Mr. Bancroft states that “the decision was so sudden that no fit preparation could be made,” Under the existing conditions, it was indeed a desperate daring, expressive of grand faith and self-devotion, worthy of the cause in peril, and only limited in its immediate and assured triumph by the simple lack of powder.
Prescott, who was eager to lead the enterprise and was entrusted with its execution, and Putman, who gave it his most ardent support, were most urgent that the council should act promptly; while Warren, who long hesitated to concur, did at last concur, and gave his life as the test of his devotion. General Ward realized fully that the hesitation of the British to emerge from Boston and attack the Americans was an index of the security of the American defences, and, therefore, deprecated the contingency of a general engagement, until ample supplies of powder could be secured.
The British garrison, which had been reinforced to a nominal strength of ten thousand men, had become reduced, through inadequate supplies, especially of fresh meat, to eight thousand effectives, but these men were well officered and well disciplined.
Bunker Hill had an easy slope to the isthmus, but was quite steep on either side, having, in fact, control of the isthmus, as well as commanding a full view of Boston and the surrounding country. Morton’s Hill, at Moulton’s Point, where the British landed, was but thirty-five feet above sea level, while Breed’s Pasture (as then known) and Bunker Hill were, respectively, seventy-five and one hundred and ten feet high. The Charles and Mystic Rivers, which flanked Charlestown, were navigable, and were under the control of the British ships-of-war.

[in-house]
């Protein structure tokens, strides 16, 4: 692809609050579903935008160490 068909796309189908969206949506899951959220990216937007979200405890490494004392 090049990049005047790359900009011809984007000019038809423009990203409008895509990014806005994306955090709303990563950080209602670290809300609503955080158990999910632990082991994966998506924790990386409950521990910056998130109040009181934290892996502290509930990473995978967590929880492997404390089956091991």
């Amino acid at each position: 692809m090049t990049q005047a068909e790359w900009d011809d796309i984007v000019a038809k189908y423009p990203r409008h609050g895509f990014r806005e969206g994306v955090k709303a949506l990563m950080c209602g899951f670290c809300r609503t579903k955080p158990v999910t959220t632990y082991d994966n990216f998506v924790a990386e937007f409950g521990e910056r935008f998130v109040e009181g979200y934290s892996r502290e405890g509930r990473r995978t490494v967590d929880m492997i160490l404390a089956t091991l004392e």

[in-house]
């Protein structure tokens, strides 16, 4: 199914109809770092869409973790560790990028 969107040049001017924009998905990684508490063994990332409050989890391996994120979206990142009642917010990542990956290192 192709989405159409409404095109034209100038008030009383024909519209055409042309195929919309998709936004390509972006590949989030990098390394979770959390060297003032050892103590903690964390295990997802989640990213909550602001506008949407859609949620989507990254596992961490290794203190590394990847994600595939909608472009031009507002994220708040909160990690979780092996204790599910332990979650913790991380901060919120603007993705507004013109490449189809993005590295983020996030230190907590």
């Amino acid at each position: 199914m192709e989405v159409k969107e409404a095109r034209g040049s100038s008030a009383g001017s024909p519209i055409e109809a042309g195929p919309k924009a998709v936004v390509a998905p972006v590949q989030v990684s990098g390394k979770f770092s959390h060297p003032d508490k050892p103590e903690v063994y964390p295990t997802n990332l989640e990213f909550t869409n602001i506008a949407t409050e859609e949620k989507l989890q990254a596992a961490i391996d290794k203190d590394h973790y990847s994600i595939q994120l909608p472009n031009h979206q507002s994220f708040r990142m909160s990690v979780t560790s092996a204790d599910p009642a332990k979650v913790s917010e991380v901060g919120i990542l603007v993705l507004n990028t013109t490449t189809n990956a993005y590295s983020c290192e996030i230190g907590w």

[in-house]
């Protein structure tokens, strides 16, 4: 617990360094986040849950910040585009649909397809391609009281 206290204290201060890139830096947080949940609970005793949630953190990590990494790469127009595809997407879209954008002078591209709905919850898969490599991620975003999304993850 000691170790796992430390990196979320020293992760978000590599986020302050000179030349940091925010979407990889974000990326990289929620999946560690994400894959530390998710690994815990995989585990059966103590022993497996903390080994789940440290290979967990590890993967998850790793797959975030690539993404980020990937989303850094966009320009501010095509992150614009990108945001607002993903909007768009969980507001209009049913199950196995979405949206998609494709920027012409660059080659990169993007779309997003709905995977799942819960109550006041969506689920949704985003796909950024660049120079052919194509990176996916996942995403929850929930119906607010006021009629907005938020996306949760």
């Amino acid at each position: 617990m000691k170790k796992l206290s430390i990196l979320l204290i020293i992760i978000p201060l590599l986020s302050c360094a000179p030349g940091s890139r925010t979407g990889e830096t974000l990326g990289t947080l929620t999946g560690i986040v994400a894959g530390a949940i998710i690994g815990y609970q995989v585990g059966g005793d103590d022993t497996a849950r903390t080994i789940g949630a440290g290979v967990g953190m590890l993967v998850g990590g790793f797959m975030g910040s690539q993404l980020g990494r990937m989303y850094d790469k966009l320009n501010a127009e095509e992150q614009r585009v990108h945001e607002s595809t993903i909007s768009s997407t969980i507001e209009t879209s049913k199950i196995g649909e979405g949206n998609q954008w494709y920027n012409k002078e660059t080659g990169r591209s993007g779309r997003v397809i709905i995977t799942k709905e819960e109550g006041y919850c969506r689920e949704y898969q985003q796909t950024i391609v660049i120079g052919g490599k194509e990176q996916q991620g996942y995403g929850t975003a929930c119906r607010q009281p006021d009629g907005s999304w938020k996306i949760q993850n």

To so occupy Charlestown, in advance, as to prevent a successful British landing, required the use of the nearest available position that would make the light artillery of the Americans effective. To occupy Bunker Hill, alone, would leave to the British the cover of Breed’s Hill, under which to gain effective fire and a good base for approach, as well as Charlestown for quarters, without prejudice to themselves.
When, therefore, Breed’s Hill was fortified as an advanced position, it was done with the assurance that reinforcements would soon occupy the retired summit, and the course adopted was the best to prevent an effective British lodgment. The previous reluctance of the garrison to make any effective demonstration against the thin lines of environment strengthened the belief of the Americans that a well-selected hold upon Charlestown Heights would securely tighten the grasp upon the city itself.
As a fact, the British contempt for the Americans might have urged them as rashly against Bunker Hill as it did against the redoubt which they gained, at last, only through failure of the ammunition of its defenders; but, in view of the few hours at disposal of the Americans to prepare against a landing so soon to be attempted, it is certain that the defences were well placed, both to cover the town and force an immediate issue before the British could increase their own force.